WinCo saves money, and makes money, by cutting out the middleman.
Grocery stores traditionally rely on distributors to get their products. WinCo has a different approach — one that uses a few strategies to keep prices low without eroding profit.
The company will send a truck of its own to a manufacturer's plant and stuff it with pallets of cherries, Fruit by the Foot, Hamburger Helper or Betty Crocker cake mix. Buying a mountainous quantity of one item yields WinCo a special price that can amount to a 10 percent to 50 percent discount, Flickinger says. The manufacturer also rewards WinCo for saving it the hassle and cost of loading and delivering the product by giving WinCo a hauling fee of $150 to $250 per shipment, he says.
At the same time, having just four distribution and storage centers, with trucks going straight to stores, means WinCo doesn't have the overhead of several people unloading trucks and stocking smaller warehouses, and store employees spending time constantly checking and re-ordering inventory. Instead, the cake mix goes straight to a store to be stacked in an aisle.
The company also trains its eyes on promotionally priced items from manufacturers.
WinCo opened some Arizona stores recently. Flickinger says he visited them at 2 a.m., around the same time he visited some nearby Wal-Mart stores.
The vendors "told me that WinCo literally cut Wal-Mart's direct store shipments on a lot of big brands by anywhere from 30 to 40 percent,'' he says. "And in many cases, WinCo was doing 50 percent more volume per store on a lot of the big brands compared to the closest Wal-Mart Supercenter.''
It saves money at the register.
WinCo requires customers to bag their own groceries — ideally, while the cashier is running the items through checkout — to cut down on labor costs. Its checkout stands have two lanes, meaning one shopper can finish bagging her groceries without slowing down the guy in line behind her.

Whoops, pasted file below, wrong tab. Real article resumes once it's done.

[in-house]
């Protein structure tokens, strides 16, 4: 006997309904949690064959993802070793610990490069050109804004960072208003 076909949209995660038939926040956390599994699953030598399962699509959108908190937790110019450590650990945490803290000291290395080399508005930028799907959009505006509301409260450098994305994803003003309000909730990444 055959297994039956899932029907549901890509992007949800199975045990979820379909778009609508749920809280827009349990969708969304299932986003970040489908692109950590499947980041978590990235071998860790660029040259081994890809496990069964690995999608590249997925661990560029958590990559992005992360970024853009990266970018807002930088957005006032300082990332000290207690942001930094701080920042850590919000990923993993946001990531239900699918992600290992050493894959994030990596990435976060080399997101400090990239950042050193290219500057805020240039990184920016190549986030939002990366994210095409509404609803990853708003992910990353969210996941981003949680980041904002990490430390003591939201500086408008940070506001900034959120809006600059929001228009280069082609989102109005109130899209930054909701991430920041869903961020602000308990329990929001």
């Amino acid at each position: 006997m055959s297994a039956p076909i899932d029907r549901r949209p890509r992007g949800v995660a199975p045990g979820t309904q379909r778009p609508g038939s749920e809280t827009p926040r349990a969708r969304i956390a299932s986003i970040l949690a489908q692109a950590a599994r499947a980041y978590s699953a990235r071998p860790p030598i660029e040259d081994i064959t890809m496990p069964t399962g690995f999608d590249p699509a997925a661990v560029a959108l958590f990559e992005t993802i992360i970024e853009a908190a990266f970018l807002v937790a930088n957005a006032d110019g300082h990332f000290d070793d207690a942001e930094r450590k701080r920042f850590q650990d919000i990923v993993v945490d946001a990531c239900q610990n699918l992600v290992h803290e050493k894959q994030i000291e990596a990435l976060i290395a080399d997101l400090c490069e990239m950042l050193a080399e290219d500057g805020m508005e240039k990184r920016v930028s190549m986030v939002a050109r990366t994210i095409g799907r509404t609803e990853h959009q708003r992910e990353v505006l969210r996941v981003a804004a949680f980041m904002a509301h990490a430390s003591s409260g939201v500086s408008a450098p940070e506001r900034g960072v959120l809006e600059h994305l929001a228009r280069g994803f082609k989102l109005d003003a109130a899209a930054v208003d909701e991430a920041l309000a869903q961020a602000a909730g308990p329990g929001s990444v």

The stores take no credit cards — just debit, cash and checks. That eliminates the fees card processors charge merchants.
WinCo's checkout stands, and everything else for that matter, lack frills. They're pragmatic, not pretty.
"Our stores, though we think they're nice-looking, they're not filled with a lot of fixturing,'' Read says. "We keep them clean and easy'' to navigate.
WinCo runs on cash, not debt.
The company's expansion into seven Western states has been funded mostly by its cash flow, Read says. "We don't have much leverage right now,'' he says.
Flickinger adds that WinCo's real estate team has leveraged the real estate crash and the economy to help it expand. Instead of always building new warehouses, WinCo has swooped in on abandoned or vacant Home Depots or other big-box stores.
The company has challenges, but they're not unique.
Read says the federal health-reform law is having "an impact on us, and not necessarily a good one,'' because of changes such as having to cover employees' children up to age 26 and eliminating lifetime coverage caps.
The company provides full medical benefits for employees who average at least 24 hours per week, which is beyond the requirements for a business of its size in the Affordable Care Act.
Other possible legislative changes — labels having to say whether foods contain genetically modified products, for example — would add "an awful lot of costs'' to WinCo's business, he says.
Flickinger says WinCo's growth and the newly reunited Albertsons chain offer a "dual benefit for Idaho.'' Boise-based Albertsons is "solidified,'' while WinCo's growth is explosive, he says.
If WinCo stays on its trajectory for 12 to 15 years, he projects WinCo will have higher sales volume than Albertsons did at its peak.
"WinCo is really accelerating its growth significantly,'' Flickinger says. "You can see WinCo doubling in size every five to seven years. ... No one can compete against them effectively.